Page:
Then Why the Reluctance?

Despite the above benefits, it is estimated that only half the treatments in clinical practice are supported with adequate evidence. Some of the reasons suggested for the reluctance in adoption of evidence-based practices in clinical medicine include the following:
  • Once a treatment is introduced and people know about it, it is suddenly difficult for doctors to convey to their patients that the treatment is no longer regarded as useful.
  • Several doctors get influenced by the advertisements of pharmaceutical companies and medical device manufacturers who promote their own products, instead of heeding to evidence-based medicine. They thus end up using procedures and medications that may not be really useful for the patient.
  • Some doctors prefer to go with the treatments that they have been comfortable using.
  • Evidence-based practices are often based on large clinical trials, which require financing. The use of taxpayer's money for evaluating the benefits of treatment has been questioned.

How can Evidence-based Practice be Encouraged?

As a part of the "Choosing Wisely" campaign, launched in 2012 by the American Board of Internal Medicine Foundation in partnership with Consumer Reports, medical societies are advised to develop a list of treatments that have minimal clinical benefit to patient. Unfortunately, the list did not change the ground reality, with patients still being prescribed tests like imaging tests for uncomplicated headaches, cardiac imaging for patients without a history of heart problems, and routine imaging for patients with low-back pain.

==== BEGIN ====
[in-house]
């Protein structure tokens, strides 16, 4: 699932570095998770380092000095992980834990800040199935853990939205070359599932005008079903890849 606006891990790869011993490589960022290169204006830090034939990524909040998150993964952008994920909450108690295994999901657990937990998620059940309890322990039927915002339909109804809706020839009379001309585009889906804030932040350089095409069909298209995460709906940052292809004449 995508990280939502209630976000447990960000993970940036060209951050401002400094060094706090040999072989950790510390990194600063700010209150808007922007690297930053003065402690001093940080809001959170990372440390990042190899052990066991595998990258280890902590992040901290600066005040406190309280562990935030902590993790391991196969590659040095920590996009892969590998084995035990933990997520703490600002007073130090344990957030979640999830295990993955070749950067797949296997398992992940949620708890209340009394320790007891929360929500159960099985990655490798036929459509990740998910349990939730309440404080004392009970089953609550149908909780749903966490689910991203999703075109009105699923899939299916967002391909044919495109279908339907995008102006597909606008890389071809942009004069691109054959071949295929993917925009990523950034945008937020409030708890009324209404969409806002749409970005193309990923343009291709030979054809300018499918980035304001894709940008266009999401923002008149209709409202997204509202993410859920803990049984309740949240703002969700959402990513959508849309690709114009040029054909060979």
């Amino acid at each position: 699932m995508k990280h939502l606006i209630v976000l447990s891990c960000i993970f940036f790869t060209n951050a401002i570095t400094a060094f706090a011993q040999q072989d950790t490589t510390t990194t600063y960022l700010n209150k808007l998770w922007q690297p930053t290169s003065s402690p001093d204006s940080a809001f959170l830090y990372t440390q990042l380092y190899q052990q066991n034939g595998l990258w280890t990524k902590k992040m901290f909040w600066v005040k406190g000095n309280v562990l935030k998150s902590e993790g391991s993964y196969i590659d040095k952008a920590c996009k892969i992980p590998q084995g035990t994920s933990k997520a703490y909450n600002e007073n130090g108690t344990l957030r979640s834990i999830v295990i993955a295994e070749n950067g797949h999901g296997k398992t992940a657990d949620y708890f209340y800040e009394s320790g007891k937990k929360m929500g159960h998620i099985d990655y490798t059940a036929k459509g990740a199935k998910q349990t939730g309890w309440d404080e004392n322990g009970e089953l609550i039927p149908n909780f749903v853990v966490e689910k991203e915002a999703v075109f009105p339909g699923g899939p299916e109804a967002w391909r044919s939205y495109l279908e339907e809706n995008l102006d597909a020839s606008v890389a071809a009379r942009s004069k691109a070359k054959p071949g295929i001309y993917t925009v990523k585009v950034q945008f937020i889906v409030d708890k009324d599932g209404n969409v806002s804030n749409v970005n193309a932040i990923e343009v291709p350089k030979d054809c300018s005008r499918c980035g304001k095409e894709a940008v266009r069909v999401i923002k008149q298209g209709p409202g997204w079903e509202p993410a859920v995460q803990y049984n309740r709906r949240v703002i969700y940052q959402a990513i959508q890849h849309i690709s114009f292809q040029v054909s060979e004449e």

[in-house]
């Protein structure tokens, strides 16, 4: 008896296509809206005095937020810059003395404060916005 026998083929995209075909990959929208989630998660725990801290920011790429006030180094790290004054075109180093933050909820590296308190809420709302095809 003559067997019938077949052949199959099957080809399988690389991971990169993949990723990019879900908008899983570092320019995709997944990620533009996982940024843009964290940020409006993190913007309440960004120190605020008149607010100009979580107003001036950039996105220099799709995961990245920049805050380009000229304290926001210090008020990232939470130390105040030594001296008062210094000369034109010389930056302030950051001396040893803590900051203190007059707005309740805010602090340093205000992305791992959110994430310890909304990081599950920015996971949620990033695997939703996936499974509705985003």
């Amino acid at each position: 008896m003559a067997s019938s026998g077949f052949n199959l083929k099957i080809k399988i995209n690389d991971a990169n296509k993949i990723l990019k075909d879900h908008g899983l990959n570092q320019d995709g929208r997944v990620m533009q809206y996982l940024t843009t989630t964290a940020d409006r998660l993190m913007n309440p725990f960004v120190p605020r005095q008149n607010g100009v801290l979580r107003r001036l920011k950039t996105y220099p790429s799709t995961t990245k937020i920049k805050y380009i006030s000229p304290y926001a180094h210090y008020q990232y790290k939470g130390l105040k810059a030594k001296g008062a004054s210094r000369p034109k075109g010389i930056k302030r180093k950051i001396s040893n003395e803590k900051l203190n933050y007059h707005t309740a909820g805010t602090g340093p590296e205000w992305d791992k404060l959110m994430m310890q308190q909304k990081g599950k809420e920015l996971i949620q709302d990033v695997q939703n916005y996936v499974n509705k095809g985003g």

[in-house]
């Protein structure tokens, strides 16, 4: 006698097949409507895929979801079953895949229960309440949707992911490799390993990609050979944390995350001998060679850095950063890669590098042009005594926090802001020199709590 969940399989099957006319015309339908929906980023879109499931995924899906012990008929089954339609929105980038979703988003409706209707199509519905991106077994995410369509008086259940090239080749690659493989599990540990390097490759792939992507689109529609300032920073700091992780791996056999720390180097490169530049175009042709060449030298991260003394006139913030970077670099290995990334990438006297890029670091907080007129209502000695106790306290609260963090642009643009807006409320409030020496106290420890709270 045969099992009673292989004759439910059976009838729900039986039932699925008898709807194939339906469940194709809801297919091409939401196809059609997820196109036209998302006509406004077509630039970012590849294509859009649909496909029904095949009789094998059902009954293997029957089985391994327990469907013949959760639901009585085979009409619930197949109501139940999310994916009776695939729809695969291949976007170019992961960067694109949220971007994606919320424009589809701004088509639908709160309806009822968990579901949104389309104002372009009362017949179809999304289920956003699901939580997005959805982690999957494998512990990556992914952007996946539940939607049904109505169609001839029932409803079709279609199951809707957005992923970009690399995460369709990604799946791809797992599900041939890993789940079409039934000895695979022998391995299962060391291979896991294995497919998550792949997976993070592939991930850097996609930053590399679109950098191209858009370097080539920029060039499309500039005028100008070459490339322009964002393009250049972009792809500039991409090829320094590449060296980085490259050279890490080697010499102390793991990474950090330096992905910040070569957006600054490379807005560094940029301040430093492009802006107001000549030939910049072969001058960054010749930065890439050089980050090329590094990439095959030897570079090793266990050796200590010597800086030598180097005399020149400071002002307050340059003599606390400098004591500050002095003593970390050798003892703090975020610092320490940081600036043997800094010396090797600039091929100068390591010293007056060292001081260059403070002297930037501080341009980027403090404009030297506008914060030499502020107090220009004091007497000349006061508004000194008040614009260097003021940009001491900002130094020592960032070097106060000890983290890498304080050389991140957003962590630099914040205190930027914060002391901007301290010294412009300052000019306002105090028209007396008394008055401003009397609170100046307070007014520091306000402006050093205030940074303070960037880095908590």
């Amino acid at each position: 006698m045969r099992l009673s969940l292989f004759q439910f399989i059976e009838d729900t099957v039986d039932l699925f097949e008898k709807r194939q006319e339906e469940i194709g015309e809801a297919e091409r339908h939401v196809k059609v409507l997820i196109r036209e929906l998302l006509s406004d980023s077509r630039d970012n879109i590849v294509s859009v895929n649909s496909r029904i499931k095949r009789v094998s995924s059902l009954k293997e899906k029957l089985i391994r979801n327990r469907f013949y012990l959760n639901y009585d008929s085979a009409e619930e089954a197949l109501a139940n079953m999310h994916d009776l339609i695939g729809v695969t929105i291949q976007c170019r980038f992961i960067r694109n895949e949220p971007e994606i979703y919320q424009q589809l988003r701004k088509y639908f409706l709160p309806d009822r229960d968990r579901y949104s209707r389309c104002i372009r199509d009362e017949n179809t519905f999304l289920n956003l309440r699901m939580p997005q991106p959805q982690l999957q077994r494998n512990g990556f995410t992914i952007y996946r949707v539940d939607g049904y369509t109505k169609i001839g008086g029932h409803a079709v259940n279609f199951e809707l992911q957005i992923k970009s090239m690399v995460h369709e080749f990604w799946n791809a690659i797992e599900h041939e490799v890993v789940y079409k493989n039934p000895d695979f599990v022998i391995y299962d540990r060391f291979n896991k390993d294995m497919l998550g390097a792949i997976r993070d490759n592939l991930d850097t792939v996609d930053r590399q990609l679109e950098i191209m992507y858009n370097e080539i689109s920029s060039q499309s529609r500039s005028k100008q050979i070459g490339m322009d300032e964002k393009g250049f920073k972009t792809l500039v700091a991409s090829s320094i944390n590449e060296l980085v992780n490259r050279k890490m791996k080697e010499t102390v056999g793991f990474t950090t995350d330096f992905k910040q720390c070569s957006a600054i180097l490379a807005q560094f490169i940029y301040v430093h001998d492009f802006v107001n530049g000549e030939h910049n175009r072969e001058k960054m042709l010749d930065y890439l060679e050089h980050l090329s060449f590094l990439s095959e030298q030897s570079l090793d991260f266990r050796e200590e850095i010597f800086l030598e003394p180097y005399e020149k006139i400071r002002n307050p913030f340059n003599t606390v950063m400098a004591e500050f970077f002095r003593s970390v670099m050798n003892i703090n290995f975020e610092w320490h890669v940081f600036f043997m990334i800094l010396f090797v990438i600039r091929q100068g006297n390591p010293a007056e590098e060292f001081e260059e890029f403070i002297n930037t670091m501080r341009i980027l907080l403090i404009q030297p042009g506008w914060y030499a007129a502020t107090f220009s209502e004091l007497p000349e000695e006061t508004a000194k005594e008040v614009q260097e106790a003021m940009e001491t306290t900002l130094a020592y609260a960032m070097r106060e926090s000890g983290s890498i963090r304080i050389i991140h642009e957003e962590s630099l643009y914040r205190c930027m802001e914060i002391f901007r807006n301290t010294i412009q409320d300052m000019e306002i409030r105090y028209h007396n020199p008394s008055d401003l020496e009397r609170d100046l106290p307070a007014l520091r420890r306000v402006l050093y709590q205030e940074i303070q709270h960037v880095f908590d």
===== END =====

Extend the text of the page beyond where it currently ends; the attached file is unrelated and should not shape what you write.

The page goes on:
One suggested approach to extend the use of evidence-based practices is that treatments should be thoroughly evaluated before being introduced. However, such an approach could affect breakthrough treatments from reaching the market early.

Another possible way would be for insurance companies to pay for evidence-based practices, and if the patient would like to undergo any unproven procedure, they would have to pay the additional amount from their pockets.

In their book Unhealthy Politics: The Battle over Evidence-Based Medicine, based on surveys, the authors found that though people are anxious to know about the benefits and risks of treatments, they fear that the findings could result in the rationing of medical care or tie the doctor's hands, who may not be able to prescribe a treatment even if he/she feels it could benefit a particular individual. They also found that the public has great faith in their doctors, and if doctors were to promote evidence based medicine, the public would accept it more easily. Thus, the final say in the introduction of evidence-based medicine is in the hands of the clinical practitioners.

Reference :
  1. Why American doctors keep doing expensive procedures that don't work - (https://www.vox.com/the-big-idea/2017/12/28/16823266/medical-treatments-evidence-based-expensive-cost-stents)
Source: Medindia